I'm excited to be returning to Knoxville, TN this weekend for the Big Ears Festival, which I attended for the first time last year and was pretty much blown away by the wall-to-wall mix of new music, electronic music, jazz, drone, and every other genre that doesn't neatly fit into a Pandora's box. This year's lineup includes everyone from Philip Glass and John Luther Adams, to Andrew Bird and Sunn O))). The festivities begin tomorrow night; stay tuned here and @feastofmusic for updates. Click here for a video montage of last year's festival.
by Steven Pisano
The Africa Now! music festival, which just wrapped up it's fourth year at the Apollo Theater, aspires to provide American audiences with a tasting menu of current trends in African music. Of course, the problem in general with music showcases (i.e., SXSW, CMJ, etc.) is that sometimes a nibble just isn't enough. Often, groups are just hitting their stride when out trots the smiling emcee to introduce the next act.
Alsarah and the Nubatones, a Brooklyn-based band with origins in Sudan, played a silky smooth, jazz-inflected set that would have connected better with an audience in a midsize venue. Occasionally, she let out a sudden roof-raising belt that sent shivers through the audience, but most of the songs mixed gentle jazz rhythms with folk-style vocals, all strained through an East African filter.
Ensemble ACJW, made up of some of the finest young professional classical musicians from the United States, is kicking off a three-concert series at Williamsburg's National Sawdust tonight with “Reflections”: a contemporary program that seeks to provide a space where both audience and performers can explore their own voice, and ultimately form a deeply personal connection to each work. More info about tonight's concert (including a link to purchase tickets) here.
FoM has three pairs of free tickets to give away to tonight's concert. Email email@example.com or retweet this with the hash tag #freetickets for your chance to win. Good luck!
Though you wouldn't know it except for a few perfunctory blurbs in the local press, there is a landmark music event taking place in New York this weekend. For more than four years, composer Karlheinz Stockhausen labored daily on KLANG ("Sound"): a series of acoustic and electronic chamber works intended to be performed over the course of a single day. Unfortunately, Stockhausen died unexpectedly in 2007, having completed only 21 of the planned 24 sections.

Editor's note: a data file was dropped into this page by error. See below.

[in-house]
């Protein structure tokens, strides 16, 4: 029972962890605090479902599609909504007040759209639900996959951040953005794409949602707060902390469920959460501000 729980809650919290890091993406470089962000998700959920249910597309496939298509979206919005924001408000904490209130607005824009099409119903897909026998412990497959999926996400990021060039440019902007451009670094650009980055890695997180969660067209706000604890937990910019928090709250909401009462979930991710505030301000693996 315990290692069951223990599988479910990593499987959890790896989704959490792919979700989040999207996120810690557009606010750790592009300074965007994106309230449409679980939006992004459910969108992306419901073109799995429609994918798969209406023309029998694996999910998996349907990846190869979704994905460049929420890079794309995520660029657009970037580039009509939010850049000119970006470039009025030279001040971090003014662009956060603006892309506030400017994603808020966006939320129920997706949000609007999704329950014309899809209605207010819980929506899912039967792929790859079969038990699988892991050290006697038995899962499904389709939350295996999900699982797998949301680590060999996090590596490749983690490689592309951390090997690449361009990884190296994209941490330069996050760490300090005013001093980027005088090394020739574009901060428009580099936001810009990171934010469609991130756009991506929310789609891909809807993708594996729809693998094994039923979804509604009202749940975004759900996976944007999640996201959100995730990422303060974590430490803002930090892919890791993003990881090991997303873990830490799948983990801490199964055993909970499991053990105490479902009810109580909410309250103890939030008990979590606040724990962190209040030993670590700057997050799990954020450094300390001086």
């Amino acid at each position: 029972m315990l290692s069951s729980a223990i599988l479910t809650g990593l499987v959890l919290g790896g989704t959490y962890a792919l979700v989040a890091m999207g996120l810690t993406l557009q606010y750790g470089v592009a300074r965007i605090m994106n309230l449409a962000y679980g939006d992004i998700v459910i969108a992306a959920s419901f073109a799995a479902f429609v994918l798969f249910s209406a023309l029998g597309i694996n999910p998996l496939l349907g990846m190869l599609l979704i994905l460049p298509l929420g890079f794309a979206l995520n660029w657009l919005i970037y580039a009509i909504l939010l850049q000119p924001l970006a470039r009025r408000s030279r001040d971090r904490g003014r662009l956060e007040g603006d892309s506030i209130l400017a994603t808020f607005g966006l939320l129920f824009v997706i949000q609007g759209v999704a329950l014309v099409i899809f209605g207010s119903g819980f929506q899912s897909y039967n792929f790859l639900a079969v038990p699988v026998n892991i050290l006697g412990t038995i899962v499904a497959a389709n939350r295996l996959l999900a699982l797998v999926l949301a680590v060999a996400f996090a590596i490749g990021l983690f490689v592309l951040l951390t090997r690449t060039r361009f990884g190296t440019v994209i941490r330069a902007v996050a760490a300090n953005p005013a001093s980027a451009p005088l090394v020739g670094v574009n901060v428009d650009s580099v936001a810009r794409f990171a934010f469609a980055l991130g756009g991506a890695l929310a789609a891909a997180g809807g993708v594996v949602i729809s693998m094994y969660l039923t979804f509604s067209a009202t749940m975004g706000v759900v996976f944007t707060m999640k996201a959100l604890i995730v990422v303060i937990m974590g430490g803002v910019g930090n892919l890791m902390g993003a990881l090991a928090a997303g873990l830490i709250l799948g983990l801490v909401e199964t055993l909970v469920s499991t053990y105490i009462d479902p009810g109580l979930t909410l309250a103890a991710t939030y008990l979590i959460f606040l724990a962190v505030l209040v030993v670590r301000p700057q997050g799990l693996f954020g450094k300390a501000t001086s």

To date, the only section of KLANG most New Yorkers have had the chance to experience live is Cosmic Pulses (13th hour), which was performed at Issue Project Room in 2011. (A subsequent performance at the White Light Festival in 2012 was cancelled due to Hurricane Sandy.) At the world premiere in Rome in 2007, I knew I had experienced something extraordinary:
"With speakers placed all around the hall, the experience was alternately trancelike and intense to the point of maddening... At the end, we all gave Stockhausen a raucous ovation, and mobbed his soundboard in the center of the hall. I was one of those who approached, telling him that I hoped he would bring this music to America sometime soon.
"I hope so too," he said, a bit haltingly.
Enter the Metropolitan Museum, whose director of concerts and lectures, Limor Tomer, has chosen to present all 21 sections of KLANG between tonight and tomorrow. In order to accomplish this massive undertaking - which is being co-produced by Joe Drew's Analog Arts and includes nearly two dozen U.S. and N.Y. premieres - performances will take place simultaneously across all three Met buildings: the Met Museum, The Cloisters, and the new Met Breuer on Madison Ave (formerly the Whitney). Admission to all performances is free with museum admission.
Although some sections - such as Cosmic Pulses and Heaven's Door (4th hour) - will be given multiple performances, it won't be physically possible for one person to experience all 21 sections of KLANG this weekend. (Full schedule available here.) Still, I plan to get around to as much as I can over the next two days; check back here and @feastofmusic for updates.